Sunday, October 19, 2003

Chasms, Brokers, and Related Terms: The role of the researcher


Participant Observation has ordered some of my recent musings and ramblings. Perhaps it’s time to set the stage…

Vignette 1: It’s Friday morning and a group of aspiring researchers are gathered in front of me. I’m a bit irritable because I had to buy my coffee from the Donut Café; The Althouse cafeteria is closed on Fridays. There are three books in front of me: LCSH volume 1, APA’s Thesaurus of psychological index terms, and the Thesaurus of ERIC descriptors. For the next two hours I will be explaining the difficulties of cross-disciplinary research. I place the blame for these difficulties on the differences in how the various disciplines structure their realities as described by controlled vocabularies (see Machin’s description of Foucault and language structure (Machin, 2002)). The etic language of the researchers, in essence, becomes an emic language to a researcher trained in a different field (Taylor & Bogdan, 1975, p. 200).

NOTE: I decided against addressing either MeSH or ISI’s Permuterm indexing; Common sense prevailed.

Vignette 2: I’m talking to one of my colleagues and notice that all of the characters on his computer screen are in Chinese. I ask him how he can possibly remember so many different characters. He explains that there are only about 2,000 characters that he needs for communicating on most topics. When I express surprise at this large number, he laughs. English words, he explains, are much like individual characters to him. For the TOEFL, he had to learn 10,000 of these “characters”. To communicate in his scientific discipline, he was required to learn perhaps another 10,000. So my colleague has 20,000 communication terms. The LCSH 26th Ed., meanwhile, has 270,000 (http://lcweb.loc.gov/cds/lcsh.html#lcsh20). How can any of us move across boundaries if such a vast number of terms are involved?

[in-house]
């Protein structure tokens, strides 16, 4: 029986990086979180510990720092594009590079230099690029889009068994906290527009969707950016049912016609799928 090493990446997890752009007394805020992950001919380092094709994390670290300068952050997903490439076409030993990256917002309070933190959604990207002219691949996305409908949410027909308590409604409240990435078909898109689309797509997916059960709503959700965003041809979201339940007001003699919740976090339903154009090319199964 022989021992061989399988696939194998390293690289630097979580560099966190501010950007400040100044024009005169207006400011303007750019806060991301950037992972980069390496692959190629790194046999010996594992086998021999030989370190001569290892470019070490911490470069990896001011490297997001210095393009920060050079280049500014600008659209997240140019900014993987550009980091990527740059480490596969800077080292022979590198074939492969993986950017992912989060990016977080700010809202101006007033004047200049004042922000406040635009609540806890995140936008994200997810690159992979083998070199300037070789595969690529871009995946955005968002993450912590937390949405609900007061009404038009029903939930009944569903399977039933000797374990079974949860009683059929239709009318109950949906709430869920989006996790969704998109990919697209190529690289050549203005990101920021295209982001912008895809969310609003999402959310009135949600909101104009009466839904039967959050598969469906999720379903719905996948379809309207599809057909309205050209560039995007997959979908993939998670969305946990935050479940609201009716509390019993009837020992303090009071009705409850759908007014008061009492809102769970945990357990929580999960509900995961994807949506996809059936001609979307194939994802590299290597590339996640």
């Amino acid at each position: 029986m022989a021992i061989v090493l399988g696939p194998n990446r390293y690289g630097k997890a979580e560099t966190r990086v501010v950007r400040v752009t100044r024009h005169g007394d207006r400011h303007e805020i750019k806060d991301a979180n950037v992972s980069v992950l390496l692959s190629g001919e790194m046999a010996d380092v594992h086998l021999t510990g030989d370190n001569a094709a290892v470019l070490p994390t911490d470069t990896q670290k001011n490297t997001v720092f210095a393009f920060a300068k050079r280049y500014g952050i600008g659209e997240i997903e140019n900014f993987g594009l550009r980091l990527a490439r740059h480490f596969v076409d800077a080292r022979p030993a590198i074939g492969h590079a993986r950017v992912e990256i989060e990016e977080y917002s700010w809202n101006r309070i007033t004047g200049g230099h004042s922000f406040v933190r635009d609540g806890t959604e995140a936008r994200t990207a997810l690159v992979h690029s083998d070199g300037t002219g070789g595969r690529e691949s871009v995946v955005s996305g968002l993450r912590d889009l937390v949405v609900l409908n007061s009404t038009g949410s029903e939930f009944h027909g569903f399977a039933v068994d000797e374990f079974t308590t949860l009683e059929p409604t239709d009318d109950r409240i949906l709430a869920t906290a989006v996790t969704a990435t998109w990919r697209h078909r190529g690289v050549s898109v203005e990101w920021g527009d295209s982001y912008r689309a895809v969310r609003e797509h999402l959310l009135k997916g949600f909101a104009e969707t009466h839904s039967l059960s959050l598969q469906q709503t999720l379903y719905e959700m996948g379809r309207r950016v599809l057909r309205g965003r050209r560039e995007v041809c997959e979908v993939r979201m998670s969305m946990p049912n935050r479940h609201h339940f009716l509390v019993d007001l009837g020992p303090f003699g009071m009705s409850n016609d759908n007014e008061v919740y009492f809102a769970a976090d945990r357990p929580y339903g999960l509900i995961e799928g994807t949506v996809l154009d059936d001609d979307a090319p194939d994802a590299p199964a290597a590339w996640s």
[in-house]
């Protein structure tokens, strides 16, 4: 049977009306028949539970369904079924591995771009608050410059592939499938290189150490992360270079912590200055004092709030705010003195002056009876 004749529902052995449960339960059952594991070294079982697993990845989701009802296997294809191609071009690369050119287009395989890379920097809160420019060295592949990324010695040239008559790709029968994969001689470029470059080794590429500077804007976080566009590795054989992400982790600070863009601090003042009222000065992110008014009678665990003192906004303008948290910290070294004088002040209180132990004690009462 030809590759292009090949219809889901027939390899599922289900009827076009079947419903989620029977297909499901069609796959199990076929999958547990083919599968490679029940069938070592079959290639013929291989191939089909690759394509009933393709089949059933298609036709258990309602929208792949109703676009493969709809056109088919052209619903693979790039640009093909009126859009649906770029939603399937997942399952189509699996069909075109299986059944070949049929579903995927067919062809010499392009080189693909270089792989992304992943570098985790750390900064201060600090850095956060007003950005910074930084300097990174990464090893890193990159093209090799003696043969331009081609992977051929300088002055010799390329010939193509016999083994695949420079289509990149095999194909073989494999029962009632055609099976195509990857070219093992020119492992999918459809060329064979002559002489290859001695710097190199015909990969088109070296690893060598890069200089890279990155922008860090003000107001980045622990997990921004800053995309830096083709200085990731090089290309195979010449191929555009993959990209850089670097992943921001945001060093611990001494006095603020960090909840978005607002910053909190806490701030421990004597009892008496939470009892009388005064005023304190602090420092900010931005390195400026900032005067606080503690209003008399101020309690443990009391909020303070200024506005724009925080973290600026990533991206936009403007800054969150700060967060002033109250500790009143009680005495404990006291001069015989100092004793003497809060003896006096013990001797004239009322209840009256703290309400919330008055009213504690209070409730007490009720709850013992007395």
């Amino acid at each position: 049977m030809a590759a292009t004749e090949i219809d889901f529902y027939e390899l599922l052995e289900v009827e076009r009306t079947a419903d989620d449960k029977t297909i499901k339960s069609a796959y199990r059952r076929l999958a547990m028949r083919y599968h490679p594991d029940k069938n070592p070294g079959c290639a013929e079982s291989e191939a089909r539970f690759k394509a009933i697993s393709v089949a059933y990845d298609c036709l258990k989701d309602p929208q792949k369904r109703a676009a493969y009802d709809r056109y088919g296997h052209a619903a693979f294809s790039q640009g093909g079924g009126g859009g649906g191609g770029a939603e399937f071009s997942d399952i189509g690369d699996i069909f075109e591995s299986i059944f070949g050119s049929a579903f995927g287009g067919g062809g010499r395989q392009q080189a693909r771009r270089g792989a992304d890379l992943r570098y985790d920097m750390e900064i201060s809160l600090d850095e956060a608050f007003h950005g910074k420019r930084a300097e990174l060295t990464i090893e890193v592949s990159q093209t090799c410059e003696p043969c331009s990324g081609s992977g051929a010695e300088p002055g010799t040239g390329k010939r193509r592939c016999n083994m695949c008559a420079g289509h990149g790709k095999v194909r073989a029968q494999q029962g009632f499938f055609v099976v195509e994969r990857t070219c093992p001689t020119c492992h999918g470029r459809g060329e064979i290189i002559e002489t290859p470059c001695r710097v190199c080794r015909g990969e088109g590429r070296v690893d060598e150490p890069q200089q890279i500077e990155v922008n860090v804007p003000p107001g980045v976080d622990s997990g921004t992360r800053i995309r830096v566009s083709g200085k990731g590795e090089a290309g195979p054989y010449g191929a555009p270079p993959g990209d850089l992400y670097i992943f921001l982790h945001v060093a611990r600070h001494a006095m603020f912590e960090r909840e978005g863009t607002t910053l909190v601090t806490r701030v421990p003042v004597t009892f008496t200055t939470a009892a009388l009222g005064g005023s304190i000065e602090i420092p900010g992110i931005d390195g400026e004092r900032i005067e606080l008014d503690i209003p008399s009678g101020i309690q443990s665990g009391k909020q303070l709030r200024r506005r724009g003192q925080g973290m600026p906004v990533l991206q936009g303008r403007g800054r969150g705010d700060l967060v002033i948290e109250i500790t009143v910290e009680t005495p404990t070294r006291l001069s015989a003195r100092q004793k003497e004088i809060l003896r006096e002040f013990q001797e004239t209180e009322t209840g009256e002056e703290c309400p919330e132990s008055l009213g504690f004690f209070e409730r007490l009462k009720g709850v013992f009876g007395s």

These two vignettes illustrate the difficulties of moving across disciplines and languages. Social researchers—especially those engaged in participant observation—must overcome a similar barrier. To understand an environment or “cultural scene” they must become versed in the local language and “folk knowledge” (Morgan, 2002). Spanning these boundaries is no easy task but it can be accomplished. Brown and Duguid, for example, identify three specific processes: boundary objects, translators, and knowledge brokers, (1998).